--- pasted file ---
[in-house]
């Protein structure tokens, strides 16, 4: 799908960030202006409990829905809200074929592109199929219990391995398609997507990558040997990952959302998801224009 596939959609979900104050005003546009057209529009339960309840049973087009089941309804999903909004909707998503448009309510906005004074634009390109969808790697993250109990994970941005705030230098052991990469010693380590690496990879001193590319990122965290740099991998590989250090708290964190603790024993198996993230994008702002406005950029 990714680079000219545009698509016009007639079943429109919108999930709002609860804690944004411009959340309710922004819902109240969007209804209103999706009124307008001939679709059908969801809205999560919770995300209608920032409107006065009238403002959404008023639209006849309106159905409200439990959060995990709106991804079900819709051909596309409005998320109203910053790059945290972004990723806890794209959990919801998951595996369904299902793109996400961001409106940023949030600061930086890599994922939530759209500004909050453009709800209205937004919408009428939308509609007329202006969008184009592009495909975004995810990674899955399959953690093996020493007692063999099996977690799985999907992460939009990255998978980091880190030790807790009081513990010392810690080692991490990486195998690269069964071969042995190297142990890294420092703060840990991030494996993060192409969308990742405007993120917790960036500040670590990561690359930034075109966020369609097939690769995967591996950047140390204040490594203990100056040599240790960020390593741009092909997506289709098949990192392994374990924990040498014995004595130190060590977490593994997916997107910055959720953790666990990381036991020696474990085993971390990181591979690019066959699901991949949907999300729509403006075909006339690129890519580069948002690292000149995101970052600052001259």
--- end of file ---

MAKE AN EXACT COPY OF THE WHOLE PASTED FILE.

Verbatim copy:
[in-house]
């Protein structure tokens, strides 16, 4: 799908960030202006409990829905809200074929592109199929219990391995398609997507990558040997990952959302998801224009 596939959609979900104050005003546009057209529009339960309840049973087009089941309804999903909004909707998503448009309510906005004074634009390109969808790697993250109990994970941005705030230098052991990469010693380590690496990879001193590319990122965290740099991998590989250090708290964190603790024993198996993230994008702002406005950029 990714680079000219545009698509016009007639079943429109919108999930709002609860804690944004411009959340309710922004819902109240969007209804209103999706009124307008001939679709059908969801809205999560919770995300209608920032409107006065009238403002959404008023639209006849309106159905409200439990959060995990709106991804079900819709051909596309409005998320109203910053790059945290972004990723806890794209959990919801998951595996369904299902793109996400961001409106940023949030600061930086890599994922939530759209500004909050453009709800209205937004919408009428939308509609007329202006969008184009592009495909975004995810990674899955399959953690093996020493007692063999099996977690799985999907992460939009990255998978980091880190030790807790009081513990010392810690080692991490990486195998690269069964071969042995190297142990890294420092703060840990991030494996993060192409969308990742405007993120917790960036500040670590990561690359930034075109966020369609097939690769995967591996950047140390204040490594203990100056040599240790960020390593741009092909997506289709098949990192392994374990924990040498014995004595130190060590977490593994997916997107910055959720953790666990990381036991020696474990085993971390990181591979690019066959699901991949949907999300729509403006075909006339690129890519580069948002690292000149995101970052600052001259």